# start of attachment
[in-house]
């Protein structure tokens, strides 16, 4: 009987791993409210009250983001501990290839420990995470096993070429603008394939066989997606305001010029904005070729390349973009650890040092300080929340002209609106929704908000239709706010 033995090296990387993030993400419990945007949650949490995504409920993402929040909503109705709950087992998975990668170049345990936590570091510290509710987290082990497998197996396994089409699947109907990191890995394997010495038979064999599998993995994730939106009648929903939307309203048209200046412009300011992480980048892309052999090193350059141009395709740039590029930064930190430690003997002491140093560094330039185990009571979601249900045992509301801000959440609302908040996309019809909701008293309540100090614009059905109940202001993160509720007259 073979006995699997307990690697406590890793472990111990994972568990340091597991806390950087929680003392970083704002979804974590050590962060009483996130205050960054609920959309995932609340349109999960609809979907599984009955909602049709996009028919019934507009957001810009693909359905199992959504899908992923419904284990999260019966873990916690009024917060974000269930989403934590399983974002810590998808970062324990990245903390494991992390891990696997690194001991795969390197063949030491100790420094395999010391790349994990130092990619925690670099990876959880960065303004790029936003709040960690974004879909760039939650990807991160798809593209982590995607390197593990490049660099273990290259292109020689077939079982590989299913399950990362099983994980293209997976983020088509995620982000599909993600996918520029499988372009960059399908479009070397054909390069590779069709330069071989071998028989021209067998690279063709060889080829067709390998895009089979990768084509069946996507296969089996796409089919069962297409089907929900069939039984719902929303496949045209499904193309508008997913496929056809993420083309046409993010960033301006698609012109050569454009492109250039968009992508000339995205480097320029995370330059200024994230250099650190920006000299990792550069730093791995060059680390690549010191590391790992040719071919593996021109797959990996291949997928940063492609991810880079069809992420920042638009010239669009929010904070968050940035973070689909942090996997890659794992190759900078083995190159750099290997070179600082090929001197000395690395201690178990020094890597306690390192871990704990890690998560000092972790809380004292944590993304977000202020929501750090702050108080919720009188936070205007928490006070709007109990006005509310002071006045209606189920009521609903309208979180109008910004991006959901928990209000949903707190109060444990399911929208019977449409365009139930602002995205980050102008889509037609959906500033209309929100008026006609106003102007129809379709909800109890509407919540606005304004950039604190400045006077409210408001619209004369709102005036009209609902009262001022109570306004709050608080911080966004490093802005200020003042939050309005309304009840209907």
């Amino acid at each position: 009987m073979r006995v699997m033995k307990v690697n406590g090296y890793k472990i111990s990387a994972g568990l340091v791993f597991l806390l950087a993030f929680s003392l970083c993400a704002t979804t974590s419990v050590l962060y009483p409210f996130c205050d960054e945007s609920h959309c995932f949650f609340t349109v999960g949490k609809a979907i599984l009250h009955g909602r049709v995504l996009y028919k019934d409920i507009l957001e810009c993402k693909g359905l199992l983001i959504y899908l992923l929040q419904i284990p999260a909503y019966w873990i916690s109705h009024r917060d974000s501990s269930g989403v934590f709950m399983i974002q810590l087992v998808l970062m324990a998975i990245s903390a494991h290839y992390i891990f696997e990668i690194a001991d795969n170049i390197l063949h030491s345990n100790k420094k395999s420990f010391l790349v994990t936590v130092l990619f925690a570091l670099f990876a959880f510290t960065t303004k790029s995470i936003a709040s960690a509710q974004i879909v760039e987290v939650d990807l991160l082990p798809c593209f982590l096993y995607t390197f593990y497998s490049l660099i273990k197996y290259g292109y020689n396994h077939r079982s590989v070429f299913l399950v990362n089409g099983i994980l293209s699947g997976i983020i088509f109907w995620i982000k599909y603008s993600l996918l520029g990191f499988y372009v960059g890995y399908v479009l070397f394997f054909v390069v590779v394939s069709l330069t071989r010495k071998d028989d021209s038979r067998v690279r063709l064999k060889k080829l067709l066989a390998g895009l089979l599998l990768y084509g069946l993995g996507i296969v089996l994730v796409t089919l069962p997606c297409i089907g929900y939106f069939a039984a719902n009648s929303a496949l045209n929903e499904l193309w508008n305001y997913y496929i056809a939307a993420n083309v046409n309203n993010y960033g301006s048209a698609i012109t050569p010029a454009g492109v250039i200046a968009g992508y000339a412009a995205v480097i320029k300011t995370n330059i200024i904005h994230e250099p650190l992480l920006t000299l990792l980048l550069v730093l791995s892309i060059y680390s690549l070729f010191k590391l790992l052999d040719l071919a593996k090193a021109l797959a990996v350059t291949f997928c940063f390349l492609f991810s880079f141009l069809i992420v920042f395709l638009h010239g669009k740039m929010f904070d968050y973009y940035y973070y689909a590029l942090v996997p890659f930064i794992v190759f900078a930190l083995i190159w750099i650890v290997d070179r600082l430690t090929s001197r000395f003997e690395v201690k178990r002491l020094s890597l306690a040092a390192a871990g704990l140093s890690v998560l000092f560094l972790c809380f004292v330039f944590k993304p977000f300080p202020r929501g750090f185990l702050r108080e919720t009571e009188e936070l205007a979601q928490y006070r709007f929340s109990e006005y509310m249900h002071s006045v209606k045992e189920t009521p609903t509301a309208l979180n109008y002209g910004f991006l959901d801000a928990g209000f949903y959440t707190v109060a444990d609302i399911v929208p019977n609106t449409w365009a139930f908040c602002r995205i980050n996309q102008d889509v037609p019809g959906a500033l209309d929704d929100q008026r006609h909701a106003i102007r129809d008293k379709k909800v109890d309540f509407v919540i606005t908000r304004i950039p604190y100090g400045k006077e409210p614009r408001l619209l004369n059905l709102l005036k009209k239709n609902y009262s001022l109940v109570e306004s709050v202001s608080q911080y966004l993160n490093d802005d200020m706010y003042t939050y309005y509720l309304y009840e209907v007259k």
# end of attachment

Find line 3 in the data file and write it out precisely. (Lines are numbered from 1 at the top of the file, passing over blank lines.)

């Amino acid at each position: 009987m073979r006995v699997m033995k307990v690697n406590g090296y890793k472990i111990s990387a994972g568990l340091v791993f597991l806390l950087a993030f929680s003392l970083c993400a704002t979804t974590s419990v050590l962060y009483p409210f996130c205050d960054e945007s609920h959309c995932f949650f609340t349109v999960g949490k609809a979907i599984l009250h009955g909602r049709v995504l996009y028919k019934d409920i507009l957001e810009c993402k693909g359905l199992l983001i959504y899908l992923l929040q419904i284990p999260a909503y019966w873990i916690s109705h009024r917060d974000s501990s269930g989403v934590f709950m399983i974002q810590l087992v998808l970062m324990a998975i990245s903390a494991h290839y992390i891990f696997e990668i690194a001991d795969n170049i390197l063949h030491s345990n100790k420094k395999s420990f010391l790349v994990t936590v130092l990619f925690a570091l670099f990876a959880f510290t960065t303004k790029s995470i936003a709040s960690a509710q974004i879909v760039e987290v939650d990807l991160l082990p798809c593209f982590l096993y995607t390197f593990y497998s490049l660099i273990k197996y290259g292109y020689n396994h077939r079982s590989v070429f299913l399950v990362n089409g099983i994980l293209s699947g997976i983020i088509f109907w995620i982000k599909y603008s993600l996918l520029g990191f499988y372009v960059g890995y399908v479009l070397f394997f054909v390069v590779v394939s069709l330069t071989r010495k071998d028989d021209s038979r067998v690279r063709l064999k060889k080829l067709l066989a390998g895009l089979l599998l990768y084509g069946l993995g996507i296969v089996l994730v796409t089919l069962p997606c297409i089907g929900y939106f069939a039984a719902n009648s929303a496949l045209n929903e499904l193309w508008n305001y997913y496929i056809a939307a993420n083309v046409n309203n993010y960033g301006s048209a698609i012109t050569p010029a454009g492109v250039i200046a968009g992508y000339a412009a995205v480097i320029k300011t995370n330059i200024i904005h994230e250099p650190l992480l920006t000299l990792l980048l550069v730093l791995s892309i060059y680390s690549l070729f010191k590391l790992l052999d040719l071919a593996k090193a021109l797959a990996v350059t291949f997928c940063f390349l492609f991810s880079f141009l069809i992420v920042f395709l638009h010239g669009k740039m929010f904070d968050y973009y940035y973070y689909a590029l942090v996997p890659f930064i794992v190759f900078a930190l083995i190159w750099i650890v290997d070179r600082l430690t090929s001197r000395f003997e690395v201690k178990r002491l020094s890597l306690a040092a390192a871990g704990l140093s890690v998560l000092f560094l972790c809380f004292v330039f944590k993304p977000f300080p202020r929501g750090f185990l702050r108080e919720t009571e009188e936070l205007a979601q928490y006070r709007f929340s109990e006005y509310m249900h002071s006045v209606k045992e189920t009521p609903t509301a309208l979180n109008y002209g910004f991006l959901d801000a928990g209000f949903y959440t707190v109060a444990d609302i399911v929208p019977n609106t449409w365009a139930f908040c602002r995205i980050n996309q102008d889509v037609p019809g959906a500033l209309d929704d929100q008026r006609h909701a106003i102007r129809d008293k379709k909800v109890d309540f509407v919540i606005t908000r304004i950039p604190y100090g400045k006077e409210p614009r408001l619209l004369n059905l709102l005036k009209k239709n609902y009262s001022l109940v109570e306004s709050v202001s608080q911080y966004l993160n490093d802005d200020m706010y003042t939050y309005y509720l309304y009840e209907v007259k």